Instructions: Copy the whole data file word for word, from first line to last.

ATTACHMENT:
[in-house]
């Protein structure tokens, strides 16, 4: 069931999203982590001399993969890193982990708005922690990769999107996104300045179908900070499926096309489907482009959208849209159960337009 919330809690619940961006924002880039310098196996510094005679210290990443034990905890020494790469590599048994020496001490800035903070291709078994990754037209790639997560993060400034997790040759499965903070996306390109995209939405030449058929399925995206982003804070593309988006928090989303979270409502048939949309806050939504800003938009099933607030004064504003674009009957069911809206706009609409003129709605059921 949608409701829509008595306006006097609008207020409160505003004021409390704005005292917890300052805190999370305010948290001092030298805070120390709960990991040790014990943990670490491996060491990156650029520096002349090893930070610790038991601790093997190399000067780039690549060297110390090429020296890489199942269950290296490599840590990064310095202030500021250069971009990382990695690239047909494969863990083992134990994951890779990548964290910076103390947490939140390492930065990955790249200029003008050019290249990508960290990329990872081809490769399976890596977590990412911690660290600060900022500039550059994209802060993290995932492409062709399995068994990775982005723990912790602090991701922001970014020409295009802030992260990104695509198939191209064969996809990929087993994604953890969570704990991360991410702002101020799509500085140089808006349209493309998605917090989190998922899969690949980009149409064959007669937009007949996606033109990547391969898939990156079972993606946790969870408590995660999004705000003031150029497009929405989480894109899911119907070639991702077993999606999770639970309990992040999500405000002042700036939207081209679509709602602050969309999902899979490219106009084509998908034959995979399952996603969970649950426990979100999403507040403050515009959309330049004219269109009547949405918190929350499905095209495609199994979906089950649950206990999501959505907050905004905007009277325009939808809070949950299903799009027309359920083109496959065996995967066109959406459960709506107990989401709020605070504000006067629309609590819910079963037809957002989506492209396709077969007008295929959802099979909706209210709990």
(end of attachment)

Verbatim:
[in-house]
């Protein structure tokens, strides 16, 4: 069931999203982590001399993969890193982990708005922690990769999107996104300045179908900070499926096309489907482009959208849209159960337009 919330809690619940961006924002880039310098196996510094005679210290990443034990905890020494790469590599048994020496001490800035903070291709078994990754037209790639997560993060400034997790040759499965903070996306390109995209939405030449058929399925995206982003804070593309988006928090989303979270409502048939949309806050939504800003938009099933607030004064504003674009009957069911809206706009609409003129709605059921 949608409701829509008595306006006097609008207020409160505003004021409390704005005292917890300052805190999370305010948290001092030298805070120390709960990991040790014990943990670490491996060491990156650029520096002349090893930070610790038991601790093997190399000067780039690549060297110390090429020296890489199942269950290296490599840590990064310095202030500021250069971009990382990695690239047909494969863990083992134990994951890779990548964290910076103390947490939140390492930065990955790249200029003008050019290249990508960290990329990872081809490769399976890596977590990412911690660290600060900022500039550059994209802060993290995932492409062709399995068994990775982005723990912790602090991701922001970014020409295009802030992260990104695509198939191209064969996809990929087993994604953890969570704990991360991410702002101020799509500085140089808006349209493309998605917090989190998922899969690949980009149409064959007669937009007949996606033109990547391969898939990156079972993606946790969870408590995660999004705000003031150029497009929405989480894109899911119907070639991702077993999606999770639970309990992040999500405000002042700036939207081209679509709602602050969309999902899979490219106009084509998908034959995979399952996603969970649950426990979100999403507040403050515009959309330049004219269109009547949405918190929350499905095209495609199994979906089950649950206990999501959505907050905004905007009277325009939808809070949950299903799009027309359920083109496959065996995967066109959406459960709506107990989401709020605070504000006067629309609590819910079963037809957002989506492209396709077969007008295929959802099979909706209210709990």